When President Trump announced early Friday that he and the first lady had tested positive for COVID-19, it was just one in a series of head-spinning shocks in an already tumultuous campaign.
This past Tuesday a ferocious debate left many viewers stunned.
That came on the heels of the passing of Justice Ruth Bader Ginsburg, and the lightning-quick nomination of conservative Judge Amy Coney Barrett to replace her.
There's a name for unexpected events that occur late in presidential campaigns and have the potential to change the course of the election – they're called "October Surprises."
This year they got an early start – all but the president's positive COVID test happened in September.
"It's our October Surprise early," said Margaret Carlson, who has covered many presidential campaigns for Time Magazine. She said some October Surprises are carefully orchestrated, but others come out of the blue.
"Is it a man-made or woman-made surprise?" Carlson said. "Or is it an event beyond anyone's capacity to control, you know? A hurricane, the financial markets collapsing in 2008? Or is it something in an ongoing scandal?"
The term "October Surprise" first appeared in our political lexicon in 1980 when Republican Ronald Reagan was running against Democratic President Jimmy Carter.
Fifty-two Americans were being held hostage in Iran during an election year, and there was no end in sight.
"In 1980, Jimmy Carter and his staff really believed that if they could show progress in freeing the hostages, that would be enough; that would take him over," said Larry Sabato, director of the University of Virginia Center for Politics. "What they didn't count on was that the promises from the Iranians completely collapsed on the Sunday before the Tuesday election. So basically, Americans were told right before they went to the polls that it was either hopeless or they'd better try somebody new who would try new things to get the hostages back."
"So, that was an October Surprise that Jimmy Carter thought was going to help him, but it reversed itself?" asked CBS News national correspondent Chip Reid.
"It helped Reagan instead," Sabato replied.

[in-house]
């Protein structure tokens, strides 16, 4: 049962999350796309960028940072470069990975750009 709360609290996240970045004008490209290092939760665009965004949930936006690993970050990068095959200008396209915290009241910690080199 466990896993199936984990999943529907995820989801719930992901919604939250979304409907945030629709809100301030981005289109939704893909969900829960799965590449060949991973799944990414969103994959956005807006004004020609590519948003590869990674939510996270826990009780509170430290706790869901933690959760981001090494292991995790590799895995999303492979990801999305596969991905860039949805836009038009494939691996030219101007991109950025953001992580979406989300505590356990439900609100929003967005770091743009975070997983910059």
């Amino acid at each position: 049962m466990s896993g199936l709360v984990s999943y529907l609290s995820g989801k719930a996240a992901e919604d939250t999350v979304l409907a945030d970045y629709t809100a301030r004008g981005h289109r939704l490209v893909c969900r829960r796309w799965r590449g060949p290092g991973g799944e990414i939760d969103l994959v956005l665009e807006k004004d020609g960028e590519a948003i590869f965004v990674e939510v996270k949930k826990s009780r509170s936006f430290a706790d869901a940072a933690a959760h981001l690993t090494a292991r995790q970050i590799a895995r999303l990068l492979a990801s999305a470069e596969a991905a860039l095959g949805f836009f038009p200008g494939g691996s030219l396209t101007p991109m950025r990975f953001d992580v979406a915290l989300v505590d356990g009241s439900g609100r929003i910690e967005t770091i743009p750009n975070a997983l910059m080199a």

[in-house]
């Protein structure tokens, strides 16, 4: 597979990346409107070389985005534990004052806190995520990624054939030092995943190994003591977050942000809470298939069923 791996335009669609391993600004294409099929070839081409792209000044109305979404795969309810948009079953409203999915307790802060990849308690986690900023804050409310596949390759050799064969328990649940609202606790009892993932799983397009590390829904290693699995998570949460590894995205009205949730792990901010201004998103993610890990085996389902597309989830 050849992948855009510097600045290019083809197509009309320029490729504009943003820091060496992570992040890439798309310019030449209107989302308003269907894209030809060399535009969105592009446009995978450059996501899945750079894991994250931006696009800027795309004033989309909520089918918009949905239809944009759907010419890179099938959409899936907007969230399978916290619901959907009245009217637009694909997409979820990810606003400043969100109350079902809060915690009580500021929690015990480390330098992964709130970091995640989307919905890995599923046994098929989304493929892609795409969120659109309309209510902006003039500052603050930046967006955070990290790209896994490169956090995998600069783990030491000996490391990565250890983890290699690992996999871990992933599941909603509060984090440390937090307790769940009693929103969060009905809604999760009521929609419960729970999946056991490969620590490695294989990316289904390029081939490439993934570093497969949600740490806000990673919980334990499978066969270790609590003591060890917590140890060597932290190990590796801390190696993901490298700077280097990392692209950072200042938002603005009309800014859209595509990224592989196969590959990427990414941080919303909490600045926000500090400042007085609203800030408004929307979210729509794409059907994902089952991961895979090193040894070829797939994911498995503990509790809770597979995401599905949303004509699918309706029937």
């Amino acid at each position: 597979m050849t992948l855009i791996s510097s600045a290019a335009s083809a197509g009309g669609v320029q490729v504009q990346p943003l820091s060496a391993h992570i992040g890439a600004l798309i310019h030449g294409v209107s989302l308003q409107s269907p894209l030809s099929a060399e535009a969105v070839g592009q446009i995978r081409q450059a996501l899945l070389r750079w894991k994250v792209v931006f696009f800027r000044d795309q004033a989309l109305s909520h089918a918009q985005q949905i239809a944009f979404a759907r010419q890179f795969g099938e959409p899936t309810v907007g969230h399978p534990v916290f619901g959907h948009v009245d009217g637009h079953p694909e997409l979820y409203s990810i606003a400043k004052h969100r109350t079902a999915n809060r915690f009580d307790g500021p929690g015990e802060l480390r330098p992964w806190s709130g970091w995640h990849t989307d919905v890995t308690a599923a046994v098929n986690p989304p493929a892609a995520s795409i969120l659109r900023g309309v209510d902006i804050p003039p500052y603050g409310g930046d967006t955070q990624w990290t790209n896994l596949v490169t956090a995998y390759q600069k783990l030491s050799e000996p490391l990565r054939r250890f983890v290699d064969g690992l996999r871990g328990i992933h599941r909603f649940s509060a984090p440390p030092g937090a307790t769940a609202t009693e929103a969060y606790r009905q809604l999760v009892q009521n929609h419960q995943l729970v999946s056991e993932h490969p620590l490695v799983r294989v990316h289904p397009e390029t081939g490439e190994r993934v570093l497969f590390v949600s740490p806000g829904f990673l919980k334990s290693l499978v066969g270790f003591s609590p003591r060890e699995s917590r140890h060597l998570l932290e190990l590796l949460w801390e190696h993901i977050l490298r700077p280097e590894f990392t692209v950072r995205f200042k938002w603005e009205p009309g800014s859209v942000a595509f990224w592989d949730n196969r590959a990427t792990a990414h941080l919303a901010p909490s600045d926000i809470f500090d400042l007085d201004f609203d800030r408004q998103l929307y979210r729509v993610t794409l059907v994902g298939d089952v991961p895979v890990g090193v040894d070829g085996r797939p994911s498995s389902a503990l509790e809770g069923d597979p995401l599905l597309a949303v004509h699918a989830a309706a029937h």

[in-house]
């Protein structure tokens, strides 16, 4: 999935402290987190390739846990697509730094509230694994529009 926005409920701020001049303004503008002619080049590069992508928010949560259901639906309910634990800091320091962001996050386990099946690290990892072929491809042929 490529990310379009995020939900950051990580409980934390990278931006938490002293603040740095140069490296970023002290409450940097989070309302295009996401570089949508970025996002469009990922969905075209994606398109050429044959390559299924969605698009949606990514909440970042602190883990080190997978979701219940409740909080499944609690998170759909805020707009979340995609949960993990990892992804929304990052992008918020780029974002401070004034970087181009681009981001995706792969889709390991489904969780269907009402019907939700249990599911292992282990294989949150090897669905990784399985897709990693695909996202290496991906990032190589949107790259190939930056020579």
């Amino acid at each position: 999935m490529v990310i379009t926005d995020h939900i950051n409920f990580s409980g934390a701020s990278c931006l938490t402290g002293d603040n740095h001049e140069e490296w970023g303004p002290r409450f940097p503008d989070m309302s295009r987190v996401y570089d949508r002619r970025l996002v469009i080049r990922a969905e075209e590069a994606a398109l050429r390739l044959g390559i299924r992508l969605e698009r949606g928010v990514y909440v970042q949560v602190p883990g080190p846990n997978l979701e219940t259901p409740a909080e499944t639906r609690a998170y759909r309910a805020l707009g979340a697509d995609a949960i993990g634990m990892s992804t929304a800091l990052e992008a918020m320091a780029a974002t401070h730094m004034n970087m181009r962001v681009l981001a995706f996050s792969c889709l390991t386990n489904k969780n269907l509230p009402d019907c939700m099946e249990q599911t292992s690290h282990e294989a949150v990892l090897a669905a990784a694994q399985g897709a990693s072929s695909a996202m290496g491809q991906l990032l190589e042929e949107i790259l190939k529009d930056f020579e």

1980 might have been when the term "October Surprise" was coined, but Sabato said the first president to benefit decisively from a last-minute turn of events was Abraham Lincoln: "Even Lincoln had, not an October Surprise, but a September Surprise, when Sherman took Atlanta. It probably saved Lincoln's second term. He himself thought that he was going to lose, and most of his cabinet did. And it built enthusiasm in the North. And finally they could see the light at the end of the tunnel."
That light was a resounding Lincoln victory.
And while it's rare that an October Surprise actually changes the outcome of an election, Washington Post reporter Devlin Barrett believes it did happen four years ago.
"Yeah, I think Jim Comey, the director of the FBI, without intending to, changed the outcome of the election," Barrett said.
Barrett is the author of a just-released book, "October Surprise: How the FBI Tried to Save Itself and Crashed an Election" (PublicAffairs), in which he contends that the key 2016 October Surprise came in the form of a letter to Congress from then-Director of the FBI James Comey.
The letter announced a new FBI investigation into emails found on a laptop belonging to Clinton campaign advisor Huma Abedin, whose husband, former New York Congressman Anthony Weiner, was under investigation for online sex crimes.
The announcement was made just 11 days before the election.
Reid asked, "One reason it was so powerful is because Trump had made such a big deal out of the Hillary Clinton emails, so this fit right into one of his main messages against her?"
"That's absolutely right," Barrett replied. "It absolutely fit into the Republican critique and attack on Hillary Clinton. But the other part of it, too, was that it came from a very credible place."
"If FBI Director Comey had not sent this letter to Capitol Hill, you believe Hillary Clinton would be president today?" asked Reid.
"I do, and more importantly the people who study the data believe it, and what they say is it is the single most measureable impact on the outcome."
Barrett admitted we can never know with absolute certainty that it did change the election result, but we do know that another 2016 October Surprise did not.
"And when you're a star, they let you do it. You can do anything. ... Grab 'em by the p***y. You can do anything."
The notorious "Access Hollywood" tape of Mr. Trump bragging, in 2005, about sexually accosting women did not block his path to victory.
Larry Sabato said it's unlikely an October Surprise this year will change the result of the election: "I don't think October Surprises are gonna work as well this year, because we're so polarized. Everybody's in their own tribe, Democratic or Republican. And they're not going to move."
Maybe so, but with the way things are going, more October – and even November – Surprises seem likely, in a campaign that makes the term "political rollercoaster" sound quaint.